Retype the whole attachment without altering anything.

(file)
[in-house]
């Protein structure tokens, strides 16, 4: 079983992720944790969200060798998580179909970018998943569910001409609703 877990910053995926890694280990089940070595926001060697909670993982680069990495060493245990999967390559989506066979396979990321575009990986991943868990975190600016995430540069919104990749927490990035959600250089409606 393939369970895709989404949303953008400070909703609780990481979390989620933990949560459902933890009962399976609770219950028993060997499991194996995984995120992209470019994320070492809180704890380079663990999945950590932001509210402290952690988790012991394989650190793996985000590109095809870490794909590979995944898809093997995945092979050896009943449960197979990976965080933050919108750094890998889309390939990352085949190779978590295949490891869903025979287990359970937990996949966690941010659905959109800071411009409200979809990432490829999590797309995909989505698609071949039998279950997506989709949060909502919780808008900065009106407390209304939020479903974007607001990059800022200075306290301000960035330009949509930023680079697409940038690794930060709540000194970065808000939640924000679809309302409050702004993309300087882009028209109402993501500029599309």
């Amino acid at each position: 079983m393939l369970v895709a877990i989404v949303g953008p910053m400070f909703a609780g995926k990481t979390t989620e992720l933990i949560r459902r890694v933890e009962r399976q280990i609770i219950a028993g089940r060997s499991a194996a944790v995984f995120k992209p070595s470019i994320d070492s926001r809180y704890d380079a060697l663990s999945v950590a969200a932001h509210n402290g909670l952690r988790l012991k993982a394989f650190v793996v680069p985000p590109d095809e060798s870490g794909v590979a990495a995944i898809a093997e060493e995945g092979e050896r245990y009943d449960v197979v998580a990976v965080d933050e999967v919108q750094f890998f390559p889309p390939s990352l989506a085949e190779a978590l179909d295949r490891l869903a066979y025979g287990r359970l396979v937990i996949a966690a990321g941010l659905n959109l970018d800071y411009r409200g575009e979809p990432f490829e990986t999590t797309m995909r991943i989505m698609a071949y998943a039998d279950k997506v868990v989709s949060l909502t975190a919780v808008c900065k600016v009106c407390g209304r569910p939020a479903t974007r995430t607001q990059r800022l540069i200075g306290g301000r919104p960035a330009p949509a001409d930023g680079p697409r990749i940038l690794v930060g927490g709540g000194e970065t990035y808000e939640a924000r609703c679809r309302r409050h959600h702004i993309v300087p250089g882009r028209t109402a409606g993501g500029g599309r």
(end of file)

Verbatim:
[in-house]
């Protein structure tokens, strides 16, 4: 079983992720944790969200060798998580179909970018998943569910001409609703 877990910053995926890694280990089940070595926001060697909670993982680069990495060493245990999967390559989506066979396979990321575009990986991943868990975190600016995430540069919104990749927490990035959600250089409606 393939369970895709989404949303953008400070909703609780990481979390989620933990949560459902933890009962399976609770219950028993060997499991194996995984995120992209470019994320070492809180704890380079663990999945950590932001509210402290952690988790012991394989650190793996985000590109095809870490794909590979995944898809093997995945092979050896009943449960197979990976965080933050919108750094890998889309390939990352085949190779978590295949490891869903025979287990359970937990996949966690941010659905959109800071411009409200979809990432490829999590797309995909989505698609071949039998279950997506989709949060909502919780808008900065009106407390209304939020479903974007607001990059800022200075306290301000960035330009949509930023680079697409940038690794930060709540000194970065808000939640924000679809309302409050702004993309300087882009028209109402993501500029599309």
């Amino acid at each position: 079983m393939l369970v895709a877990i989404v949303g953008p910053m400070f909703a609780g995926k990481t979390t989620e992720l933990i949560r459902r890694v933890e009962r399976q280990i609770i219950a028993g089940r060997s499991a194996a944790v995984f995120k992209p070595s470019i994320d070492s926001r809180y704890d380079a060697l663990s999945v950590a969200a932001h509210n402290g909670l952690r988790l012991k993982a394989f650190v793996v680069p985000p590109d095809e060798s870490g794909v590979a990495a995944i898809a093997e060493e995945g092979e050896r245990y009943d449960v197979v998580a990976v965080d933050e999967v919108q750094f890998f390559p889309p390939s990352l989506a085949e190779a978590l179909d295949r490891l869903a066979y025979g287990r359970l396979v937990i996949a966690a990321g941010l659905n959109l970018d800071y411009r409200g575009e979809p990432f490829e990986t999590t797309m995909r991943i989505m698609a071949y998943a039998d279950k997506v868990v989709s949060l909502t975190a919780v808008c900065k600016v009106c407390g209304r569910p939020a479903t974007r995430t607001q990059r800022l540069i200075g306290g301000r919104p960035a330009p949509a001409d930023g680079p697409r990749i940038l690794v930060g927490g709540g000194e970065t990035y808000e939640a924000r609703c679809r309302r409050h959600h702004i993309v300087p250089g882009r028209t109402a409606g993501g500029g599309r």